Tyler Robbins Fitness

Tyler Robbins has his B.Sc. in Biochemistry: Pre-Medical, is a Certified Strength and Conditioning Specialist (CSCS) through the National Strength and Conditioning Association (NSCA), is certified through USA Weightlifting, and a CrossFit Level 2 Trainer.

Day 14 - Recovery from Blood Donation


The past few years, I have tried my best to go and donate blood as often as I can. I personally feel as though it is an honorable thing to do as a citizen, and as the Canadian Blood Services tagline reminds you, "It's in you to give."

Anyways, in past instances when I have given blood, I have completed my workout the day of, and even the day after I donate. My workout the day of my blood donation appointment is usually first thing in the morning and then I give blood in the evening. My workout the day after, I usually try and schedule to a lighter routine, as my body is still recovering from giving a pint.

Even though, as you leaving, you are told no heavy lifting or heavy exertion, there is not necessarily any information given as to when you can return to regular, heavy exercise. This may be due to a number of reasons, one of which may be the fact that the average person donating blood won't be getting up the next morning to workout hard like I do (as well as my faithful readers).

As much as I try to 'listen to my body' and get back to intense exercise when I feel up to it (usually after a day or two), I have always wondered how much giving 1 pint of blood effects my aerobic performance.

I was therefore rather interested when I came across a study out of the University of Saskatchewan that looked at the "Time Course for Recovery of Peak Aerobic Power After Blood Donation."

Abstract
Peak aerobic power (VO2peak) is decreased after blood donation, but the time course for full recovery is unknown. We measured VO2peak and exercise time to fatigue before and weekly for 4 weeks after 450-ml blood donation at a blood donor clinic, to determine the time course of recovery. Twelve moderately active individuals (2 women, 10 men; 24.3 ± 5.2 years) of average aerobic fitness (based on their VO2peak relative to normative values) completed VO2peak exercise tests before donation, the day after donation, and at weekly intervals for 4 weeks after donation. VO2peak was determined by an incremental exercise test on a cycle ergometer. At baseline, mean absolute and relative VO2peak values were 4.06 ± 0.92 L·min(-1) and 46.6 ± 7.0 ml·kg(-1)·min(-1), respectively. VO2peak was significantly decreased on day 1 (3.85 ± 0.89 L·min(-1); 44.0 ± 6.5 ml·kg(-1)·min(-1)) and during week 2 (3.91 ± 0.97 L·min(-1); 44.5 ± 7.2 ml·kg(-1)·min(-1)) after blood donation (p < 0.05), and recovered at week 3 after donation. Time to fatigue and peak heart rate were not significantly affected by blood donation. We conclude that blood donation causes a significant decrease in VO2peak for between 2 and 3 weeks. The practical application of this study is that aerobic power in people of average fitness will be decreased, up to 3 weeks after donating blood. Despite this, there is no effect of blood donation on performance as measured by time to fatigue during an incremental test on a cycle ergometer.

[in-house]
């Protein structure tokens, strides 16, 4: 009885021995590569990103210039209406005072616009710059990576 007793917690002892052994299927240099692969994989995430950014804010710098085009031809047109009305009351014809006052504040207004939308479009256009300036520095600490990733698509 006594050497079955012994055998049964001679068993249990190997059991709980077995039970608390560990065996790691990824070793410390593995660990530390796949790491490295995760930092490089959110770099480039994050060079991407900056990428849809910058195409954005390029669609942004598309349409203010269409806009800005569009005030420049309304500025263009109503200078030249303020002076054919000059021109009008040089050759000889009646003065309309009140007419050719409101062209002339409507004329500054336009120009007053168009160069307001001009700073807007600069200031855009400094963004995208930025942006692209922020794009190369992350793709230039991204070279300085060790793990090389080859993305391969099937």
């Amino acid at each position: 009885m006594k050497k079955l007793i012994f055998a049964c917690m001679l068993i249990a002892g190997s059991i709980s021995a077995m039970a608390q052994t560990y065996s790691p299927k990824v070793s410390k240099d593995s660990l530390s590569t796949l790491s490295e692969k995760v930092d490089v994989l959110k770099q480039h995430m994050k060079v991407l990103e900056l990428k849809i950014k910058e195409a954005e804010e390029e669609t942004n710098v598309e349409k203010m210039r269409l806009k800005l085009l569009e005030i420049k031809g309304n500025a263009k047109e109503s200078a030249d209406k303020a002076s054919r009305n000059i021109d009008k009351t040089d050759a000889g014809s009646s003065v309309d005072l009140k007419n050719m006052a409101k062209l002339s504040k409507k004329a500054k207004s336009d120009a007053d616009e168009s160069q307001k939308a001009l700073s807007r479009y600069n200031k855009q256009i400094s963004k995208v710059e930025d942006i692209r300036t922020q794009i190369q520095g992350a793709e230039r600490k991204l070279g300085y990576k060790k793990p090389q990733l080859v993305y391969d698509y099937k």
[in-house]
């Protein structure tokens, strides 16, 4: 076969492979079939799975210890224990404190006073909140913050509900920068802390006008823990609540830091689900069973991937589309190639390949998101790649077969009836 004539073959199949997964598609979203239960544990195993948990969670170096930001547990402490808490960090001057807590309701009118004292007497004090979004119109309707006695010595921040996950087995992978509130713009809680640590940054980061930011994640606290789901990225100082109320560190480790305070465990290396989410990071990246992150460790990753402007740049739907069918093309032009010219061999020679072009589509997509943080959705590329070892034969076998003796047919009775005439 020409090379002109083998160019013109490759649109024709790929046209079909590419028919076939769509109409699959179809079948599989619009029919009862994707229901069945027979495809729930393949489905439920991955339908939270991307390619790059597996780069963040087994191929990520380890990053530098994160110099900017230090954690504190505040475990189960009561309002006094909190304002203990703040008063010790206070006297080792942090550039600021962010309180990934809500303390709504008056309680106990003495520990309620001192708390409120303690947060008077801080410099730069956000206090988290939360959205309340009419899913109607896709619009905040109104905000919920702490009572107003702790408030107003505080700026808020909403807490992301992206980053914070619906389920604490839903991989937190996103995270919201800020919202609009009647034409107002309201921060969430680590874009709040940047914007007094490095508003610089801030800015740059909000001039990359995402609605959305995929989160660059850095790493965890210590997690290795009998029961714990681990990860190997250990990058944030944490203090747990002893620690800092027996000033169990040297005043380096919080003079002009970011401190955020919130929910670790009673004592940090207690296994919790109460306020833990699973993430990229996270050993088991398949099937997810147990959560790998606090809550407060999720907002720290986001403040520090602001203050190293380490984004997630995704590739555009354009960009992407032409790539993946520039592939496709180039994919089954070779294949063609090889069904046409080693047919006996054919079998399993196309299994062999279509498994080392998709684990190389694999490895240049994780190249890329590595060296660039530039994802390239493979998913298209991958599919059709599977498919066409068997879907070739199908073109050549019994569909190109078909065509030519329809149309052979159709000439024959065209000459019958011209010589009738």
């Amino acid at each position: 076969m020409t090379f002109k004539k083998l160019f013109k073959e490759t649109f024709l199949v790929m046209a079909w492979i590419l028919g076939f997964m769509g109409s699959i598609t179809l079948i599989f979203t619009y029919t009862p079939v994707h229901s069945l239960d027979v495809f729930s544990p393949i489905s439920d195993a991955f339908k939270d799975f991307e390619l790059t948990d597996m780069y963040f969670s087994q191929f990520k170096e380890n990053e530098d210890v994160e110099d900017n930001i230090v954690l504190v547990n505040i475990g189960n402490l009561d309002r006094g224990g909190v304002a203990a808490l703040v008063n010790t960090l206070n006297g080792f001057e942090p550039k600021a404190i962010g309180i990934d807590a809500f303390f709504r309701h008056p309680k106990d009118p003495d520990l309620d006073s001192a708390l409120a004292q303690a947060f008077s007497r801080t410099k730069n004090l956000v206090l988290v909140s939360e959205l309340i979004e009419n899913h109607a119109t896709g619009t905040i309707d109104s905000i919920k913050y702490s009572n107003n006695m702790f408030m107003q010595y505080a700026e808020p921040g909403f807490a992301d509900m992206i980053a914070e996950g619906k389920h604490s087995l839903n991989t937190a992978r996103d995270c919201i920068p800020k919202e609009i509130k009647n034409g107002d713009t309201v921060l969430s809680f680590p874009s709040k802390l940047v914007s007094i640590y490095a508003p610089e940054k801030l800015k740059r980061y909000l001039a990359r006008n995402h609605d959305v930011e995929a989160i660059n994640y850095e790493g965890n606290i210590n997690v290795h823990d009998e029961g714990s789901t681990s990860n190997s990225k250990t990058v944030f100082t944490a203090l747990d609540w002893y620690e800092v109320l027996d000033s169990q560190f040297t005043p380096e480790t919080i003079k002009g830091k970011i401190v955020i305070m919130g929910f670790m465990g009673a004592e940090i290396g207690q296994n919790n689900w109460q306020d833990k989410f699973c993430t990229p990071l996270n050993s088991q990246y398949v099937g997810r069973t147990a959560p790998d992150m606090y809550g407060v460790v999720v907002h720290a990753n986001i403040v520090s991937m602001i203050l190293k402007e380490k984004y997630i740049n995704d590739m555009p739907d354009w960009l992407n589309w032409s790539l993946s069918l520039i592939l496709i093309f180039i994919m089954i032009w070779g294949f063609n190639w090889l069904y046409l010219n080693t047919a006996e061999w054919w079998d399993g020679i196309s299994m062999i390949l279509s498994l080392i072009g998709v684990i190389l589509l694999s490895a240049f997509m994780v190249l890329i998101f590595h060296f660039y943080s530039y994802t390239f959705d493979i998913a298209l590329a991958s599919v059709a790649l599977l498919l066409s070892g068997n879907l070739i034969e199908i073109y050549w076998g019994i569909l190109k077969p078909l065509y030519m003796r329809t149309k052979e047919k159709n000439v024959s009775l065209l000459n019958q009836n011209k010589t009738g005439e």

The test observes individuals with 'average' levels of fitness, comparing their Maximal Aerobic Power (VO2 Max) prior to, and following a standard 1-pint (450ml) blood donation.

Maximal Aerobic Power, also known as VO2 Max, carries a strong correlation between an endurance athlete and their VO2 Max level. In basic terms, an individual who has high VO2 Max level can continue to meet the majority of their energy demands through aerobic metabolism. In other words, as the energy demands increase with time throughout an aerobic endurance event, a high VO2 can relate to increased performance for longer periods of time. Athletes with a high VO2 Max generally have high endurance performance, although there are other factors that can be just as, if not more important such as a high lactate threshold, good exercise economy, and a high ability to use fat as a fuel source.

The study found that VO2 Max will not return to pre-donation levels until 2-3 weeks following.

I am still a firm believer in 'listening to your body', and that individuals who donate blood, should be able to return to training fairly soon following donation, this should give a bit of insight into those that wish to compete in competition. If you wish to be at peak physical condition for a competition, it is probably best to schedule giving blood for at least 3 weeks before.

Quote of the day:
"Man is a goal seeking animal. His life only has meaning if he is reaching out and striving for his Goals."
~Aristotle